If average spreads remain elevated for an extended period of time, this could indicate a lack of retail competition in the sector.

Data collection

The CMA issued requests for information to: Applegreen – Petrogas, Asda, Bp, Esso, Euro Garages Ltd, Morrisons, Moto Hospitality, Motor Fuel Group, Rontec, Sainsburys, Shell, Tesco, and Welcome Break.

Responses were received in time for inclusion in this report from all but Shell. However, Shell has been providing data voluntarily in response to our information requests since January 2024.

Temporary pricing data scheme  

Separately, the temporary pricing data scheme set up by the CMA now has 14 retailers participating, representing approximately 40% of UK forecourts and more than 65% of fuel sold. The data is used by third parties such as and the AA, providing pricing information in an open, transparent manner.

The CMA welcomes its role as the permanent fuel monitor and awaits the outcome of the consultation by the Department for Energy Security and Net Zero. This closed on 12 March.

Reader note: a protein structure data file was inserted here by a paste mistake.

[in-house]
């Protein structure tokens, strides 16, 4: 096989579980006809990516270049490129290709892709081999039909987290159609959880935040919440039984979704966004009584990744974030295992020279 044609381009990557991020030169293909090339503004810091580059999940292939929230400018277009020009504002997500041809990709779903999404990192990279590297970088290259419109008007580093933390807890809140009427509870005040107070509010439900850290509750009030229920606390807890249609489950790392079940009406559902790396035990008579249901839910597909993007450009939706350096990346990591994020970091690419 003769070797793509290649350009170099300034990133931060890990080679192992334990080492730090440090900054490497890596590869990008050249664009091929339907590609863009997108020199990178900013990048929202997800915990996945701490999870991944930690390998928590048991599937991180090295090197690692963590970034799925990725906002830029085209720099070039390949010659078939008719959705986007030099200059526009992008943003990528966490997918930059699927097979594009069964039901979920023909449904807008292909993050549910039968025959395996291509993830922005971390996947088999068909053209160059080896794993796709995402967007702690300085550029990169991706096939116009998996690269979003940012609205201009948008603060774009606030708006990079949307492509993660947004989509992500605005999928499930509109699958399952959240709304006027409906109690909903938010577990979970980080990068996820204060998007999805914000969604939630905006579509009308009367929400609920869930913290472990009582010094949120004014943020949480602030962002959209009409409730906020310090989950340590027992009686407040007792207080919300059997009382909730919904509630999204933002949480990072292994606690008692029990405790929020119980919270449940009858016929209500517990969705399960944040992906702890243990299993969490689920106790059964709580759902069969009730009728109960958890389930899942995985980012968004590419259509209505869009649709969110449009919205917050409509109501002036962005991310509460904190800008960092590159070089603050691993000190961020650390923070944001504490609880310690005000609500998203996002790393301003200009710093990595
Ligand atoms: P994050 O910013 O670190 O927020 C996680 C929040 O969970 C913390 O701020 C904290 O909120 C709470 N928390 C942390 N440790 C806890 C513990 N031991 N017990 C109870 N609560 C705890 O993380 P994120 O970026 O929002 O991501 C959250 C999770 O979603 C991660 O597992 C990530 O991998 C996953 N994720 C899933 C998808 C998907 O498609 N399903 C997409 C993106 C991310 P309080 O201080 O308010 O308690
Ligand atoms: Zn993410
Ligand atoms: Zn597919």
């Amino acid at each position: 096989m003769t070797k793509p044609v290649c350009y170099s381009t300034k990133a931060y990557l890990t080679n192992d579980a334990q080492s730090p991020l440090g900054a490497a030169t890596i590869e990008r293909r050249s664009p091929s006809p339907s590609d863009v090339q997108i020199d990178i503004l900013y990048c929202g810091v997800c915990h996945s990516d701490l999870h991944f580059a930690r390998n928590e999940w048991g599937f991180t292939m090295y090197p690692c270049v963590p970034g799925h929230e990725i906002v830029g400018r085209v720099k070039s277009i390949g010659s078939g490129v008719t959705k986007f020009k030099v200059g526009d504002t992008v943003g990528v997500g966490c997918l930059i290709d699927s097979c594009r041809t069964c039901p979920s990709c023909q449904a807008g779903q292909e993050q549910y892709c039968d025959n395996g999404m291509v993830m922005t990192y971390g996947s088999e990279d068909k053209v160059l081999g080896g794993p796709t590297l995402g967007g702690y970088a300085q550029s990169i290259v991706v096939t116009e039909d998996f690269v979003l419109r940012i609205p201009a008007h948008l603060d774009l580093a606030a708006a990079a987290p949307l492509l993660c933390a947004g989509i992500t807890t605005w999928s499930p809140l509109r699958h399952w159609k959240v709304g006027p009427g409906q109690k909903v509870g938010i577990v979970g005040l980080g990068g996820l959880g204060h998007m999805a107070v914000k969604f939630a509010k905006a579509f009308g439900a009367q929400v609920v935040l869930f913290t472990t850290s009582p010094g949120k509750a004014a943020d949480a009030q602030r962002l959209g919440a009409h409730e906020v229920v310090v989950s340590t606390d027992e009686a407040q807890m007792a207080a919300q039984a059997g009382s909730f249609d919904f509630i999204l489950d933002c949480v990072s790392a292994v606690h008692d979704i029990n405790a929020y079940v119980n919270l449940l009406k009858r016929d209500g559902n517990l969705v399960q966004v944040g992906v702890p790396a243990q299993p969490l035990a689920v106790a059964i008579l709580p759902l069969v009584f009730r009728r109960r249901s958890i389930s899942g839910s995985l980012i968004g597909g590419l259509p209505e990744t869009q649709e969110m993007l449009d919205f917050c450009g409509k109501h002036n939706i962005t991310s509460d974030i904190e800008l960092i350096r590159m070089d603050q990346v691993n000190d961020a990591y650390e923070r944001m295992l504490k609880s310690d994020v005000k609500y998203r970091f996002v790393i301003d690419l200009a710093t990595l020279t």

For more information, visit the road fuel monitoring case page.

Notes to Editors

  1. At the end of its road fuel market study, the CMA recommended a new fuel finder scheme and a fuel monitor in the UK. The UK government accepted those recommendations.
  2. The government’s proposed ‘Pumpwatch’ scheme will allow drivers to compare real-time fuel prices, via navigation apps, in-car devices and comparison websites.
  3. On 16 January 2024, DESNZ announced its amendment to the Digital Markets, Competition and Consumers Bill to provide the CMA with the necessary information-gathering powers to undertake the formal monitoring of the road fuels retail market (which is separate to the proposed Pumpwatch scheme).
  4. The CMA’s response to the DESNZ consultation on boosting competition in the road fuel market recommends the government presses ahead with implementing relevant legislation to fulfil the recommendations from the market study.
  5. All enquiries from journalists should be directed to the CMA press office by email on or by phone on 020 3738 6460.